KALAMAZOO, Mich. (WOOD) — Even though Kalamazoo County voters rejected an increase to the 911 surcharge, the county is expected to implement consolidated dispatch in about a year.
The ballot proposal that was defeated Tuesday would have raised the fee from 42 cents per line to $2.30 per line — an increase of 450 percent. The additional money was supposed to pay for a consolidated dispatch center. As it stands now, several local police agencies in Kalamazoo operate and fund their own dispatch systems.
“We asked the community, ‘How would you like to fund 911 service?’ And their answer last night was, ‘Not by use of my telephones,'” Chief Mark Barnes, the president of the Kalamazoo County Fire Chiefs Association, told 24 Hour News 8 Wednesday.
Supporters say of the increased surcharge said the money would have paid for the entire consolidated dispatch system without using tax money.
“One of the reasons we came up with the surcharge mechanism is because it’s a user fee,” Kalamazoo County Sheriff Richard Fuller III explained.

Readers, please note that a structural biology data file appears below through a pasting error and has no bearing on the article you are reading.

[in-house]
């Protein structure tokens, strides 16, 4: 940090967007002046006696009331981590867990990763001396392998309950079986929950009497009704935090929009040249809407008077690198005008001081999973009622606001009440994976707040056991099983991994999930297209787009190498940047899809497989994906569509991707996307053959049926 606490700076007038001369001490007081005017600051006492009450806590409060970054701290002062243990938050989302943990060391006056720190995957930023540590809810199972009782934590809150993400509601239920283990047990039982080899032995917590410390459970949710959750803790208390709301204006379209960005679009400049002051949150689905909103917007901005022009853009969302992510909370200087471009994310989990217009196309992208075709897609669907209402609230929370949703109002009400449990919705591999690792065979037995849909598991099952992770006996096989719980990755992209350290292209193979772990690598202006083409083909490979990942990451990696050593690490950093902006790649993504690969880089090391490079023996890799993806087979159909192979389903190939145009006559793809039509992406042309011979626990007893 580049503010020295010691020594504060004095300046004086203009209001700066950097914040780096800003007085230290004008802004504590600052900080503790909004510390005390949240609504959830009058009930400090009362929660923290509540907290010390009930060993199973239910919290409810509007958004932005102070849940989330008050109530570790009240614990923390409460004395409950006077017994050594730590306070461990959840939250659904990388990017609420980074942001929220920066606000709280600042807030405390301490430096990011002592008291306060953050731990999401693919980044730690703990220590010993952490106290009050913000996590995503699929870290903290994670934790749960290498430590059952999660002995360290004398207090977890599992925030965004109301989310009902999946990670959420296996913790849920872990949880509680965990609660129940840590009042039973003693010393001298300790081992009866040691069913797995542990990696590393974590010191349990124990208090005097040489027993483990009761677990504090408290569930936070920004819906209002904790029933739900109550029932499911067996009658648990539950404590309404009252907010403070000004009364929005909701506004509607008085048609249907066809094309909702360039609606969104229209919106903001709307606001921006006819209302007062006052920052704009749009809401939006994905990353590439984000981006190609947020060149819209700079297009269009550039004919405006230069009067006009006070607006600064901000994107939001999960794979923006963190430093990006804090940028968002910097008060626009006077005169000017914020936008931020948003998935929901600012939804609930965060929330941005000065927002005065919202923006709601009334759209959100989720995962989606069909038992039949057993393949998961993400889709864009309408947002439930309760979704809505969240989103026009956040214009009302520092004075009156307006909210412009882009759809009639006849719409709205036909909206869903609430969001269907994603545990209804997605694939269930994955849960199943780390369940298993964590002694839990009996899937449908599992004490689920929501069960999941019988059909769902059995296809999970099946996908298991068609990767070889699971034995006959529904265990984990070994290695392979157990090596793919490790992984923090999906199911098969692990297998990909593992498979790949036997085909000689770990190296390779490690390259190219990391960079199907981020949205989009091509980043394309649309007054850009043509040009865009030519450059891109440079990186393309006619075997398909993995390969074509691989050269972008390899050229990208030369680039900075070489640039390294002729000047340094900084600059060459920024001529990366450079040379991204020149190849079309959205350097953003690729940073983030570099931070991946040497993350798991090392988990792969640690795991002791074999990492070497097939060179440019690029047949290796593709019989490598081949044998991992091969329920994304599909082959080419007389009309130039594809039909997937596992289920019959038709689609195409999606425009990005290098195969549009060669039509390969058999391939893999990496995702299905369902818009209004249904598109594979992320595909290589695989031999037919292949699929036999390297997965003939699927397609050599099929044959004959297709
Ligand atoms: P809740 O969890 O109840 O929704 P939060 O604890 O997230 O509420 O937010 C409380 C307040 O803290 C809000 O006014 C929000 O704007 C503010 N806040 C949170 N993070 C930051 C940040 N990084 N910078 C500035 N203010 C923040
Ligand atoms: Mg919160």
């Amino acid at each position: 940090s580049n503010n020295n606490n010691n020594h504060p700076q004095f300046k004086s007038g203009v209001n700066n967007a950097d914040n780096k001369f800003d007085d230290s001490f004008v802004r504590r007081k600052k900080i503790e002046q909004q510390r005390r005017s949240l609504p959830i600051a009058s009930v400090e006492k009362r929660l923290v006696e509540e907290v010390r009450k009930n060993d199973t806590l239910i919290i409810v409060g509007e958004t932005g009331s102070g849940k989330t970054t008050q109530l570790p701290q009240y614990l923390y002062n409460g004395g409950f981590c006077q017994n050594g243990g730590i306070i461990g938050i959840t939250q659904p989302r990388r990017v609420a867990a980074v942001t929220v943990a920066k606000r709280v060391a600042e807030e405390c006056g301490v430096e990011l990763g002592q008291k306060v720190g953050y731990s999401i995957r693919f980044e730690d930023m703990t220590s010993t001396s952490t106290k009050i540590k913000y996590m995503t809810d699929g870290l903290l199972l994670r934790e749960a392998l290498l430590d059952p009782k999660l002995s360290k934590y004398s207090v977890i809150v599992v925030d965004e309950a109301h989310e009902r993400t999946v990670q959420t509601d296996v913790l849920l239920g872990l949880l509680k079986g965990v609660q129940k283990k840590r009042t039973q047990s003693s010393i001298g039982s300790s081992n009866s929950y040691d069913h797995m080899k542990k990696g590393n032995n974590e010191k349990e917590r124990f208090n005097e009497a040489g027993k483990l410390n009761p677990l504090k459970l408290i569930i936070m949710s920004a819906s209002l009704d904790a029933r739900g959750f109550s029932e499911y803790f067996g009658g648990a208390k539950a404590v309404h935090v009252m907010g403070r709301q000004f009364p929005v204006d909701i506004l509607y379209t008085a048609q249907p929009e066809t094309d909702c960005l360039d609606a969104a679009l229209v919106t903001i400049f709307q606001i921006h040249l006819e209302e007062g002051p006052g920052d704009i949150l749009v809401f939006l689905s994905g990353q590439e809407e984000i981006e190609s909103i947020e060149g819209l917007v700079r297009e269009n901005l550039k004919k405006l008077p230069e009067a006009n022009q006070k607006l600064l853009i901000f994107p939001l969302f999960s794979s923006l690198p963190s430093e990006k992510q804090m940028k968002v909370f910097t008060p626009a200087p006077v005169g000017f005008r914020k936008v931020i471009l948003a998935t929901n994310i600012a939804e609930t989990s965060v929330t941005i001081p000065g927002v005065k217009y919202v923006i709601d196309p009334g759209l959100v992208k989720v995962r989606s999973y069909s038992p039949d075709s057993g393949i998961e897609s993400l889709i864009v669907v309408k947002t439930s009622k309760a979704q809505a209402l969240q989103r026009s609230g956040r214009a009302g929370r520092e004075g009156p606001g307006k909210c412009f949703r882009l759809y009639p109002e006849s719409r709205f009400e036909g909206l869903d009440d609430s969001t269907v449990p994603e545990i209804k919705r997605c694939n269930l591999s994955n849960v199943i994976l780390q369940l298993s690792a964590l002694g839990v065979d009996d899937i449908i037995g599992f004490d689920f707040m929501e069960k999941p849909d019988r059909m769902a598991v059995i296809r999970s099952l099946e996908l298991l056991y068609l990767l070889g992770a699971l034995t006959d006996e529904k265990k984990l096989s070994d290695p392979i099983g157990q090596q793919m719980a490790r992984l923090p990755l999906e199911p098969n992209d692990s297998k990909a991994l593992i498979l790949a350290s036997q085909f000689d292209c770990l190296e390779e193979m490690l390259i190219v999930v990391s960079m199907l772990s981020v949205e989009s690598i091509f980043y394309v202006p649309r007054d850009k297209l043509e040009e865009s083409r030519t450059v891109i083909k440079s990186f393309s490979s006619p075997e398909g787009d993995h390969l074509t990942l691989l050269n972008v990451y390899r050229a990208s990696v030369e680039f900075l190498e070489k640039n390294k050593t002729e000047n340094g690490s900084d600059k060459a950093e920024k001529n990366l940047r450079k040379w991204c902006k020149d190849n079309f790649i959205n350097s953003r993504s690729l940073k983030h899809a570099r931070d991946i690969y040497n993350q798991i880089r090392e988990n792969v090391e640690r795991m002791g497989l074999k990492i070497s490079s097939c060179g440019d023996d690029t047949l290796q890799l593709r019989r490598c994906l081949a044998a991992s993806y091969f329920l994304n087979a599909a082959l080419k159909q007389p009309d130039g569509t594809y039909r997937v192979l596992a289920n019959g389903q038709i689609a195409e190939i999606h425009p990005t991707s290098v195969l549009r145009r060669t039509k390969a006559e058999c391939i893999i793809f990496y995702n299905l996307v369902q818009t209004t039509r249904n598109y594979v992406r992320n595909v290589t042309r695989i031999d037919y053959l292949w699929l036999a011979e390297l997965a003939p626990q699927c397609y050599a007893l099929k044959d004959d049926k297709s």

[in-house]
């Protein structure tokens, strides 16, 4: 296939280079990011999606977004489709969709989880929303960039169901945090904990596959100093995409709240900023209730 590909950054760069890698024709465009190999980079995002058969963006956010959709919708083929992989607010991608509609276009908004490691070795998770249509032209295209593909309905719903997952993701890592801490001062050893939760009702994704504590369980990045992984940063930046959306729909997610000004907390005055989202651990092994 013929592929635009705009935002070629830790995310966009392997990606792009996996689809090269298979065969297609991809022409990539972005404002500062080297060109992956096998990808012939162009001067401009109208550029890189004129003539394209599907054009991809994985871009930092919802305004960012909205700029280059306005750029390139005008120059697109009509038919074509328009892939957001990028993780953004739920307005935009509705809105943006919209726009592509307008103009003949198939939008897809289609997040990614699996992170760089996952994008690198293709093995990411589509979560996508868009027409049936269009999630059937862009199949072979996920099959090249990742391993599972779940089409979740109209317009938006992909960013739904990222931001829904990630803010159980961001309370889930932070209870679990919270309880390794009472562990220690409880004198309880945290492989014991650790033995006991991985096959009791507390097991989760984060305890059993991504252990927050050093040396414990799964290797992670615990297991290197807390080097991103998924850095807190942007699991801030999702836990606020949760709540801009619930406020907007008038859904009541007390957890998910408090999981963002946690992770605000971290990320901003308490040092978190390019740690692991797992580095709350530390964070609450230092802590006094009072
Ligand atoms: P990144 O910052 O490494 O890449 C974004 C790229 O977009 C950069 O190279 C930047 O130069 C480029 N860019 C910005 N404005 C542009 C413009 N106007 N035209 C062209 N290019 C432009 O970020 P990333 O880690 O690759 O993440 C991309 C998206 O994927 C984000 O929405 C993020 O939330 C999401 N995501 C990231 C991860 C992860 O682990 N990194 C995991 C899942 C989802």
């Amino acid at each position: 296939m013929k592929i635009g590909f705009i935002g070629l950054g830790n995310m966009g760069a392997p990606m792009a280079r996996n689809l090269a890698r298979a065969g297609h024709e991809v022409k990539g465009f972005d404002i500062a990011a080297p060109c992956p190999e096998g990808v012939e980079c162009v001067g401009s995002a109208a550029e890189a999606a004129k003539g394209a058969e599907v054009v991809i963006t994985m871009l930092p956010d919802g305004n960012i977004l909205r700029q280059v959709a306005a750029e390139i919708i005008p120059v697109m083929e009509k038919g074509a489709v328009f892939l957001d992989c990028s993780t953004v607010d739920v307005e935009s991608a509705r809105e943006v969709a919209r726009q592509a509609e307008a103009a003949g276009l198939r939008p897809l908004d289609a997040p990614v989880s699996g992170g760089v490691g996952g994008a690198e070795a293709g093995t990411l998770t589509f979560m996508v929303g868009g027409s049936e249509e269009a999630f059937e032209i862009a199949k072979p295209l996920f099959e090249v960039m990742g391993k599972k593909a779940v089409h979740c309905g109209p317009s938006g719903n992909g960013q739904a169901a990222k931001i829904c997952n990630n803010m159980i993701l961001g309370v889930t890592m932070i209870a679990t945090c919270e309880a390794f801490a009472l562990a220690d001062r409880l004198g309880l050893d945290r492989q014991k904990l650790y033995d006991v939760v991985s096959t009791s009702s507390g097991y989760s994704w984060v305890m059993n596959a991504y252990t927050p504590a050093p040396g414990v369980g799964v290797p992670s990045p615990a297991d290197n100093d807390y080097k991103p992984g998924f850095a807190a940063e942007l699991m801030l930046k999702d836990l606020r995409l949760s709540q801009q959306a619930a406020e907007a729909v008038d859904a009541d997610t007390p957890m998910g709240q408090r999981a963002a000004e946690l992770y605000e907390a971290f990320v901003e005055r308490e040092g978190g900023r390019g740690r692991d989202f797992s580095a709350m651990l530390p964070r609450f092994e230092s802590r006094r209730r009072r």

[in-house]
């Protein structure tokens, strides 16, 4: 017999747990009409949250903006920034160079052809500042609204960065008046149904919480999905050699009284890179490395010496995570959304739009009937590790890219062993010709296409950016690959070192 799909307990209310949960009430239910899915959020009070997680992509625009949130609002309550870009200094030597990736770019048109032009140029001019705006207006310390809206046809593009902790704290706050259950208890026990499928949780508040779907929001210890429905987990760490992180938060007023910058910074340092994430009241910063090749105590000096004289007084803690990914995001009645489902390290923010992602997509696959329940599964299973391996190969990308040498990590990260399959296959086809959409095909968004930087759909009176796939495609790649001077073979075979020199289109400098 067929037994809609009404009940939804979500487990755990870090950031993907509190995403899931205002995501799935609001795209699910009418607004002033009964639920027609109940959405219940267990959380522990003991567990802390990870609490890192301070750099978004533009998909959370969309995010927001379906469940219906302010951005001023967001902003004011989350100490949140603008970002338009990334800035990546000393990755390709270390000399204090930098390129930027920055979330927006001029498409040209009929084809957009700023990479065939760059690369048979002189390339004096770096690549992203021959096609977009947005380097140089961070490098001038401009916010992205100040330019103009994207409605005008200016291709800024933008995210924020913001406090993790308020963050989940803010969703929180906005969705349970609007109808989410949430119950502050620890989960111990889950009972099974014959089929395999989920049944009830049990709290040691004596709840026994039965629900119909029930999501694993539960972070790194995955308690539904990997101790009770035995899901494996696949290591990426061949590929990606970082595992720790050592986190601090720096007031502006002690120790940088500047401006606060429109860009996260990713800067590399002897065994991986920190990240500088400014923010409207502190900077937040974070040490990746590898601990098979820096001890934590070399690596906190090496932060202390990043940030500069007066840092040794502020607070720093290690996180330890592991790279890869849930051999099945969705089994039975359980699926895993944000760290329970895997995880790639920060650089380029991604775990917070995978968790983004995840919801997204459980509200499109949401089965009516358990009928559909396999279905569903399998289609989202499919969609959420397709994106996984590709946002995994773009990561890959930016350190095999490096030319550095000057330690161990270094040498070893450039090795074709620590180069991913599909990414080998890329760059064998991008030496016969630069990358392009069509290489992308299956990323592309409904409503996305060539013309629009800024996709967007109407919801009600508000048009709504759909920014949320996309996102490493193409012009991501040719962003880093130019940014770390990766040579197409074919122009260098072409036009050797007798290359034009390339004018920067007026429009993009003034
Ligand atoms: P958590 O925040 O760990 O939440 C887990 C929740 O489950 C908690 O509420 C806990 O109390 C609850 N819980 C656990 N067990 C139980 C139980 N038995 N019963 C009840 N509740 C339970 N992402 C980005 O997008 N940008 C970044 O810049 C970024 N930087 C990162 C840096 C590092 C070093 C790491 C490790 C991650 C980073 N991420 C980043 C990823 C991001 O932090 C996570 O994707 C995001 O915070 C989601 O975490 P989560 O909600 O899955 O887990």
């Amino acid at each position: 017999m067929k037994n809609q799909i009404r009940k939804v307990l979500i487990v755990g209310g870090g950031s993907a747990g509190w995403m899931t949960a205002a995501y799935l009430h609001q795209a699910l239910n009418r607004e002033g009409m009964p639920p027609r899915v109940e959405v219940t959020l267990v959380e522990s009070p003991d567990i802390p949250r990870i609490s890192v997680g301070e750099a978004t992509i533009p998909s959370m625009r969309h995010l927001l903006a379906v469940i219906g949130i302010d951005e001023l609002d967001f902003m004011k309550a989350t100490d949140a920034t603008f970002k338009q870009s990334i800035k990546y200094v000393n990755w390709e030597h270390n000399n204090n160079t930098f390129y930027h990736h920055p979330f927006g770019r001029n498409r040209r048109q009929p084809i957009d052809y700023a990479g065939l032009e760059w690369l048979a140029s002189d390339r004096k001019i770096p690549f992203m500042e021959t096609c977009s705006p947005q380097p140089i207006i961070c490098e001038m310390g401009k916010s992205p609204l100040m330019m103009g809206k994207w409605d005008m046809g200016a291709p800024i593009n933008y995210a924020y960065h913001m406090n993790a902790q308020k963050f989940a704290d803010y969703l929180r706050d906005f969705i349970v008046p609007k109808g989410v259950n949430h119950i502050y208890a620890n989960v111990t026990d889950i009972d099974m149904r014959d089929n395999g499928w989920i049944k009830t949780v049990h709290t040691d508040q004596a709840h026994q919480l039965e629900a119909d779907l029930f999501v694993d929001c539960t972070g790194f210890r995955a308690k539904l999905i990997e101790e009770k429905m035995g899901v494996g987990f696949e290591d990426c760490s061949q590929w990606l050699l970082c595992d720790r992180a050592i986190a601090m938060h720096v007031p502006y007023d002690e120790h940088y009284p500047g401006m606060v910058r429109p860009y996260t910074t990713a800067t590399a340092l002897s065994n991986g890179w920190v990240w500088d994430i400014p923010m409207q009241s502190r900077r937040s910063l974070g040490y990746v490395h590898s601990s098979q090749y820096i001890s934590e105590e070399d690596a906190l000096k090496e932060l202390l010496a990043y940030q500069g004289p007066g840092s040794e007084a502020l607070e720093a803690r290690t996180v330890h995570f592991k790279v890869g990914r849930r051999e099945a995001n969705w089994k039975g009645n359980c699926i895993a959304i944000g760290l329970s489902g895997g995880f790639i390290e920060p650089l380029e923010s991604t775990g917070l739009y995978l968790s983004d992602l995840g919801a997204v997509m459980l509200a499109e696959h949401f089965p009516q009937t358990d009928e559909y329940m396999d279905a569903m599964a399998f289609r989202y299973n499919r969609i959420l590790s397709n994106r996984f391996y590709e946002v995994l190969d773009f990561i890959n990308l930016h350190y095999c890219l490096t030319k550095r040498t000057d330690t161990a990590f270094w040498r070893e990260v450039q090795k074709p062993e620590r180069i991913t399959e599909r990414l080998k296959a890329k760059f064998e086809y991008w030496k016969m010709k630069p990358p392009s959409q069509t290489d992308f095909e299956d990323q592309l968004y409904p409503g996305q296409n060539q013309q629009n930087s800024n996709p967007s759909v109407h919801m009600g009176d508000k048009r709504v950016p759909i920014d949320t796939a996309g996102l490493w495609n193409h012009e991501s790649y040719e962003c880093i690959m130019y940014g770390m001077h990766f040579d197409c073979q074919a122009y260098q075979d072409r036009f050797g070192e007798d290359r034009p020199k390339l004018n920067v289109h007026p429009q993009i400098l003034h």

Consolidated dispatch is expected go live in April 2018 even without the higher surcharge. Barnes said it will either rely on existing funding or something else will have to be worked out before then.
“That’s up to the local municipalities and the governmental units, the elected bodies — they’ll make those decisions through their budgeting process,” he said.
Opponents of the increased surcharge argued that more money doesn’t necessarily mean a better dispatch system.
“We felt that this was a big money grab,” said John Cross, president of the Greater Kalamazoo Fraternal Order of Police.
The issue of consolidated dispatch in Kalamazoo County was pushed into the spotlight last month. The National Transportation Safety Board issued a report that said better communication among dispatchers may have prevented the June 2016 bicycle crash that left five people dead. The NTSB urged “expediting” creation of consolidated dispatch.